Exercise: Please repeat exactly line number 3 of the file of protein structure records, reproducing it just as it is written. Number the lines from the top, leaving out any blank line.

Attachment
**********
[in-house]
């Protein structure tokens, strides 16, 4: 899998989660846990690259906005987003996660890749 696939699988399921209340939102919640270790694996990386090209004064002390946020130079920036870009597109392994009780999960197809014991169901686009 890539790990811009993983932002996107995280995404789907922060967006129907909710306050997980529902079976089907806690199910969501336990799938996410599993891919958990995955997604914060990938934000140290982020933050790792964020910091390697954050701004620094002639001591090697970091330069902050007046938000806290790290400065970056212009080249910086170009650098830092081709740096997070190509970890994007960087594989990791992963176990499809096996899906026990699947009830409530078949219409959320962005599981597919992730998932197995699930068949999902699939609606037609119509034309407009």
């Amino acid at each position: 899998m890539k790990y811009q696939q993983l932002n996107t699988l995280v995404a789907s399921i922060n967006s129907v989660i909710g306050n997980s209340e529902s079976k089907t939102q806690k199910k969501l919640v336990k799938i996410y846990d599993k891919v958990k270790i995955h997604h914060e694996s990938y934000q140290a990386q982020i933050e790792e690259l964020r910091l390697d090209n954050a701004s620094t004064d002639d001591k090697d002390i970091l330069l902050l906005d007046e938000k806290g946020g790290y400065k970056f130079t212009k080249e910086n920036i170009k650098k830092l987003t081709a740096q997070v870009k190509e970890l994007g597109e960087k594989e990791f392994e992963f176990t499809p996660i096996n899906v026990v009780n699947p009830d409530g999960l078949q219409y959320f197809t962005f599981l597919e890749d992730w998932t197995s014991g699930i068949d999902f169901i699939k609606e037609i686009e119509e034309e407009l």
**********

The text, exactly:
């Amino acid at each position: 899998m890539k790990y811009q696939q993983l932002n996107t699988l995280v995404a789907s399921i922060n967006s129907v989660i909710g306050n997980s209340e529902s079976k089907t939102q806690k199910k969501l919640v336990k799938i996410y846990d599993k891919v958990k270790i995955h997604h914060e694996s990938y934000q140290a990386q982020i933050e790792e690259l964020r910091l390697d090209n954050a701004s620094t004064d002639d001591k090697d002390i970091l330069l902050l906005d007046e938000k806290g946020g790290y400065k970056f130079t212009k080249e910086n920036i170009k650098k830092l987003t081709a740096q997070v870009k190509e970890l994007g597109e960087k594989e990791f392994e992963f176990t499809p996660i096996n899906v026990v009780n699947p009830d409530g999960l078949q219409y959320f197809t962005f599981l597919e890749d992730w998932t197995s014991g699930i068949d999902f169901i699939k609606e037609i686009e119509e034309e407009l």